So, there are many chances to enter into presence with an open heart. This is just one example. The point is that it is never too late to return to the present moment with an open heart. This is a delicate, challenging practice. It requires much patience and a very light touch. We may often find our awareness collapsing down on a particular aspect of our experience. Thoughts, feelings, and emotions can cast a hypnotic spell which seems to sweep us away into another universe. Notice how we always have the natural capacity to return to awareness. In fact, every time we do get distracted and return, we build more capacity for awareness. More capacity for attention. In that very process of recognizing we have been taken away from the present moment by a thought, feeling, emotion, sound, or sensation, we strengthen the muscle of attention. That is good news. Many people come to meditation and say “ohhhh.. I cant do this right, i am constantly lost in thought” or “I am no good at this, my mind is too active.” They fail to recognize that it is a good thing to notice the distractions and then return over and over again. There is great benefit in returning itself. Just open your heart to that.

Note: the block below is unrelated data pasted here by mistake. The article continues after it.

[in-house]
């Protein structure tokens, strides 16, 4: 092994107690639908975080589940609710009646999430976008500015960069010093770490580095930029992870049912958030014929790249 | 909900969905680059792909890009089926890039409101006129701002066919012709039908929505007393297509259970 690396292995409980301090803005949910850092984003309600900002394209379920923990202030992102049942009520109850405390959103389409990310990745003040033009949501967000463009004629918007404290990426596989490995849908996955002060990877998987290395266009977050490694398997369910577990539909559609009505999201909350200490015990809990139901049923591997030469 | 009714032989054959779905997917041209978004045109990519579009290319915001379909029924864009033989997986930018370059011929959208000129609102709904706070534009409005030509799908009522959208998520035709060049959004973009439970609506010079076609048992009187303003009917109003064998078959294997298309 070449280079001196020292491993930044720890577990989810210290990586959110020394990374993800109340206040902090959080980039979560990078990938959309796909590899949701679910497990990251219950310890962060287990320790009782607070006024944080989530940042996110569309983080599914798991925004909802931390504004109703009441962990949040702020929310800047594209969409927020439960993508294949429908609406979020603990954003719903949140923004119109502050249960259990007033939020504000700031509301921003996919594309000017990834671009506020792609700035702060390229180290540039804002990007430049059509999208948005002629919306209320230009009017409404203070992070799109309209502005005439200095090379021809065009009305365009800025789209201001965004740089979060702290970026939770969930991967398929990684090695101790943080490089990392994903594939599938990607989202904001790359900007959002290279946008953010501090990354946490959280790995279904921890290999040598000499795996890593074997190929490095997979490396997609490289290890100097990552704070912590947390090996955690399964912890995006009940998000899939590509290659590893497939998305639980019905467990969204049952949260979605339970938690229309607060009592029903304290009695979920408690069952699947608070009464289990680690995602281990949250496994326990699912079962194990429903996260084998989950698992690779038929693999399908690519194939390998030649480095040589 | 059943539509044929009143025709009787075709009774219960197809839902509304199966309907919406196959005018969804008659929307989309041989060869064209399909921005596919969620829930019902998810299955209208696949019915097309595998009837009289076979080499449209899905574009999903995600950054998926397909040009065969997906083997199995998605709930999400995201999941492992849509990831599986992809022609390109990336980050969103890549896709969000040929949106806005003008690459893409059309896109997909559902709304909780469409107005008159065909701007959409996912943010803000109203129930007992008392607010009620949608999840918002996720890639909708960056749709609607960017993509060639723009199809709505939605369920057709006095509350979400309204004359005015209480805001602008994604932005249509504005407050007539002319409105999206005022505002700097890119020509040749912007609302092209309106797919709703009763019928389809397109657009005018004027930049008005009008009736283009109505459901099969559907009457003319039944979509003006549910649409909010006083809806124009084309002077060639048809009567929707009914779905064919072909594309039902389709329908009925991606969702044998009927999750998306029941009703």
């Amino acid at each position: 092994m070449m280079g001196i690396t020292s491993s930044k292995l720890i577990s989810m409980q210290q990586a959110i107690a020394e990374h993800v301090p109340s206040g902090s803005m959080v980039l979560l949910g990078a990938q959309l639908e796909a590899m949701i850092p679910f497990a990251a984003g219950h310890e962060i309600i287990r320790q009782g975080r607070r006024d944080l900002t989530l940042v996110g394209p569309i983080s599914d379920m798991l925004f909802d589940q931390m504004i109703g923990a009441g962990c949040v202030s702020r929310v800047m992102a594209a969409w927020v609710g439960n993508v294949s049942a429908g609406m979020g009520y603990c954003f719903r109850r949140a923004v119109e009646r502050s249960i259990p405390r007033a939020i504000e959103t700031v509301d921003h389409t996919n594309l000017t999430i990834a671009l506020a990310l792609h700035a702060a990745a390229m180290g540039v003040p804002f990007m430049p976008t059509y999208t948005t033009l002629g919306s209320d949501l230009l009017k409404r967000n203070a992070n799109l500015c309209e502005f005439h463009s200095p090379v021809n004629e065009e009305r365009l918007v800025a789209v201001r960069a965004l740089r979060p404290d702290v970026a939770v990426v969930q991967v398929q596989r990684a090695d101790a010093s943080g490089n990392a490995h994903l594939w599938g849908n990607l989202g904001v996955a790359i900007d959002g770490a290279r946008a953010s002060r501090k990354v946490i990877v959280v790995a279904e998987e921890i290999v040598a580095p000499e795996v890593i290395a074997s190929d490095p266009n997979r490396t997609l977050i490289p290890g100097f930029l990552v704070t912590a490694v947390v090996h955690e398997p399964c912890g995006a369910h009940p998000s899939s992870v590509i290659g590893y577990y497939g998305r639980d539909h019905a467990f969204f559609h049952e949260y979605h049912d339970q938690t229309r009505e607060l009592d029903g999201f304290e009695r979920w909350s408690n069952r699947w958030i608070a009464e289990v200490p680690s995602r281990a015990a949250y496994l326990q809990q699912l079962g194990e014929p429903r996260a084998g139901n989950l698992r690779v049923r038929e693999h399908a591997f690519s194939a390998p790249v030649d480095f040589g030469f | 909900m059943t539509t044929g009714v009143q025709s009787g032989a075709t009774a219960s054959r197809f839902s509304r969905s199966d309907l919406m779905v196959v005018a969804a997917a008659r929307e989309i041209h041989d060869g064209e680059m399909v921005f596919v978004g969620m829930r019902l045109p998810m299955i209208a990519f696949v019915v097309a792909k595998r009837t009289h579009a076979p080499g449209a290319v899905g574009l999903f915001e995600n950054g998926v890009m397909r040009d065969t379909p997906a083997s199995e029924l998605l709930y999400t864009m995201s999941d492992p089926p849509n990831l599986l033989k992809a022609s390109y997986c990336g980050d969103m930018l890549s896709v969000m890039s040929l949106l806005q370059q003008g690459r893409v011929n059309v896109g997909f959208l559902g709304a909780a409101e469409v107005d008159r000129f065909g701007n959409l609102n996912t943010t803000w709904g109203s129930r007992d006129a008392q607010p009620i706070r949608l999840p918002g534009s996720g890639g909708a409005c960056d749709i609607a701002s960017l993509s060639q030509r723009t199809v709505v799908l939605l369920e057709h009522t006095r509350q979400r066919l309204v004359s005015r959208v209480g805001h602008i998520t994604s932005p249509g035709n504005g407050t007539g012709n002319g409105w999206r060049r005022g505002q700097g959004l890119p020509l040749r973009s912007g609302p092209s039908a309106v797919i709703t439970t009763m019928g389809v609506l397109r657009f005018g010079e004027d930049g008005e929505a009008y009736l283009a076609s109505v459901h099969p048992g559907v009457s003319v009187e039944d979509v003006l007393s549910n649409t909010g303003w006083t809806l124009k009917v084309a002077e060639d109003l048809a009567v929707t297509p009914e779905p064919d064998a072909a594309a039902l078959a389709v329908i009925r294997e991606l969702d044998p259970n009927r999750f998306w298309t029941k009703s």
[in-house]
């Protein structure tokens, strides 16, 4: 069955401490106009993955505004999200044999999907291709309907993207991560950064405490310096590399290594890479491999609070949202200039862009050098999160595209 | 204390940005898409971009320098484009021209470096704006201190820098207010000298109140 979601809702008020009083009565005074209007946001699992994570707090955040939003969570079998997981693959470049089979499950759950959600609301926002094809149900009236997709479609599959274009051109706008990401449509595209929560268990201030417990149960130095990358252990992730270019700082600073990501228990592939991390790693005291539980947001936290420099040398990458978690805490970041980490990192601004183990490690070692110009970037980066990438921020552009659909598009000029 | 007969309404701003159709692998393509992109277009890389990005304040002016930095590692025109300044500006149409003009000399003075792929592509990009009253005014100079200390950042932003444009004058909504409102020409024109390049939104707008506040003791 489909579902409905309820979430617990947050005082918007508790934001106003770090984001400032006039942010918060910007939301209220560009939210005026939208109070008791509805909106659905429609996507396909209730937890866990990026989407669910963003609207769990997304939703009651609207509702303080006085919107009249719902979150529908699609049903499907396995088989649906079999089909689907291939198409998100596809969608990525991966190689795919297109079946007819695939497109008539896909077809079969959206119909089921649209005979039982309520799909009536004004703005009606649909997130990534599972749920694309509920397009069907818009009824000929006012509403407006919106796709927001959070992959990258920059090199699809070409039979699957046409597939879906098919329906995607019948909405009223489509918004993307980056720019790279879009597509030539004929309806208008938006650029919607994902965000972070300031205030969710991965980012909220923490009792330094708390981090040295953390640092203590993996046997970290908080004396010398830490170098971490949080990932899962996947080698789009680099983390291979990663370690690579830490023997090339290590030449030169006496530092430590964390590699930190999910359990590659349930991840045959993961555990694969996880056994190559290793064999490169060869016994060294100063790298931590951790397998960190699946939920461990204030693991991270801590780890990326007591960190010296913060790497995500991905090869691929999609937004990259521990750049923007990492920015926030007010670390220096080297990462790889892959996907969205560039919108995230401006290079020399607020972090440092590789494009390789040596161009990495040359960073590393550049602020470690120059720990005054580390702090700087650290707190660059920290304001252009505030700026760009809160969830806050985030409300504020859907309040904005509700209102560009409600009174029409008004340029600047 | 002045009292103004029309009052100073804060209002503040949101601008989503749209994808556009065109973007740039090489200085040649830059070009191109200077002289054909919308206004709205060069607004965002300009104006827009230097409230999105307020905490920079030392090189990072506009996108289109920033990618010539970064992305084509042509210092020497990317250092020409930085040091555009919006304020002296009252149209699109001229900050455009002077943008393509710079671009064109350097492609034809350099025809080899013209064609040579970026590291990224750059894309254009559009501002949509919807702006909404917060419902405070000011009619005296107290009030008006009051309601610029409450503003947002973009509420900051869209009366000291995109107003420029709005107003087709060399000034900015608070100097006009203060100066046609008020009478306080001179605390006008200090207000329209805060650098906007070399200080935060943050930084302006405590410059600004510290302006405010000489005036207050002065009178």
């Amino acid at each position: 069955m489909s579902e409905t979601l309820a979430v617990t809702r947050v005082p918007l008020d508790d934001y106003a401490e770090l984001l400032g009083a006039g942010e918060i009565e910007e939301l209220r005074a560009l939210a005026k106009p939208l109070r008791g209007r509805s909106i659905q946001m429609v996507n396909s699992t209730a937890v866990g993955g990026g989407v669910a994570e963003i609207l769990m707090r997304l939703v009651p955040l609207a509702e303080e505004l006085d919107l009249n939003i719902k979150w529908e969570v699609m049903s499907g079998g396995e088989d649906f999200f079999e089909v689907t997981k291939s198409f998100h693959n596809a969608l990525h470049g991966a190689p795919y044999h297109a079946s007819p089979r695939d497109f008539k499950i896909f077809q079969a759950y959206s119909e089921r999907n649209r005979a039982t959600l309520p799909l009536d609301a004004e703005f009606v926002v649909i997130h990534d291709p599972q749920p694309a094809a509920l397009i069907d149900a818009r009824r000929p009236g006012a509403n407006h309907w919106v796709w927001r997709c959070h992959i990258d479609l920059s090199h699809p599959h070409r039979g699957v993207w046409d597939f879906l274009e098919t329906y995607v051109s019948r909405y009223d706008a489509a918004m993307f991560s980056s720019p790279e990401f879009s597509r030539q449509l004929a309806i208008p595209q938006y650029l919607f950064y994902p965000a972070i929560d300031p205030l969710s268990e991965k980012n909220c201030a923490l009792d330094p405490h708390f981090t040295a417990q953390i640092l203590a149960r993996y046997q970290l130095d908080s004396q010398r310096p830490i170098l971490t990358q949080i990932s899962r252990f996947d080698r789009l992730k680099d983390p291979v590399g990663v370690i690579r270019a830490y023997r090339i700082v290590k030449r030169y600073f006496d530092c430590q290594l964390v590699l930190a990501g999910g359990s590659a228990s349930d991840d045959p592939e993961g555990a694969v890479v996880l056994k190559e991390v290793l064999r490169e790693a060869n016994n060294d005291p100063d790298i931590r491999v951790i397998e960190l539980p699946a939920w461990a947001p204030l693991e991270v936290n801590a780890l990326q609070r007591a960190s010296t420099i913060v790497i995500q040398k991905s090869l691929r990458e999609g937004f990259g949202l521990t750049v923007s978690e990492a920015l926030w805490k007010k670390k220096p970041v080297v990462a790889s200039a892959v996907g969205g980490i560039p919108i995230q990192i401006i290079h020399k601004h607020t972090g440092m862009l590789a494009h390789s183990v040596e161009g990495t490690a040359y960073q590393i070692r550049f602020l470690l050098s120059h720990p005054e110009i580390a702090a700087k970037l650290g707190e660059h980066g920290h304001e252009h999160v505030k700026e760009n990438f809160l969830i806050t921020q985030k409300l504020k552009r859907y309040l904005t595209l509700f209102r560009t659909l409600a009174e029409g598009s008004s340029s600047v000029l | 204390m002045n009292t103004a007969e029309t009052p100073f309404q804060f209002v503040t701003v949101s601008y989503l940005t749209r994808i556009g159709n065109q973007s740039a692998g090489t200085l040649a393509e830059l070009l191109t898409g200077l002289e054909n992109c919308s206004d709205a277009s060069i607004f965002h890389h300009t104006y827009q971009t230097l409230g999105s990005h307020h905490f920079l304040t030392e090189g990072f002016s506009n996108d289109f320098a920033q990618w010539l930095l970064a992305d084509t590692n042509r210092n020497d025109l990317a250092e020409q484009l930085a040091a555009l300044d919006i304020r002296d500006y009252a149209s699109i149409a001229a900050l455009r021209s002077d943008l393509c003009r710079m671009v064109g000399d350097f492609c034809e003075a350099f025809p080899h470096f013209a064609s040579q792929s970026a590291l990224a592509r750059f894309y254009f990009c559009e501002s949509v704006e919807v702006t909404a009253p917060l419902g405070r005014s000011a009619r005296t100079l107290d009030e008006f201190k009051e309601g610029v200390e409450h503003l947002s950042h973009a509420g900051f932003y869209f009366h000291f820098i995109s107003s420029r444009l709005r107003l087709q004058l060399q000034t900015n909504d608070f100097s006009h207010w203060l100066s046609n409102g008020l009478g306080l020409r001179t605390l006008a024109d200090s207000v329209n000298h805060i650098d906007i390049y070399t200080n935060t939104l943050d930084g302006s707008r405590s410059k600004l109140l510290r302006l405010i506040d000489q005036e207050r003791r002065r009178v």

Christopher Luard, Author, and Director of the Such Sweet Thunder meditation program, has received formal training in Zen; Mahamudra and Dzogchen from the Tibetan traditions, Vipassana and Vedanta from the Indian traditions, and Mindfulness and Shambhala from the relatively modern American traditions. He has attended numerous training retreats, taking on the life of a monk in monasteries in Nepal and New York. Christopher has been teaching worldwide since 2009.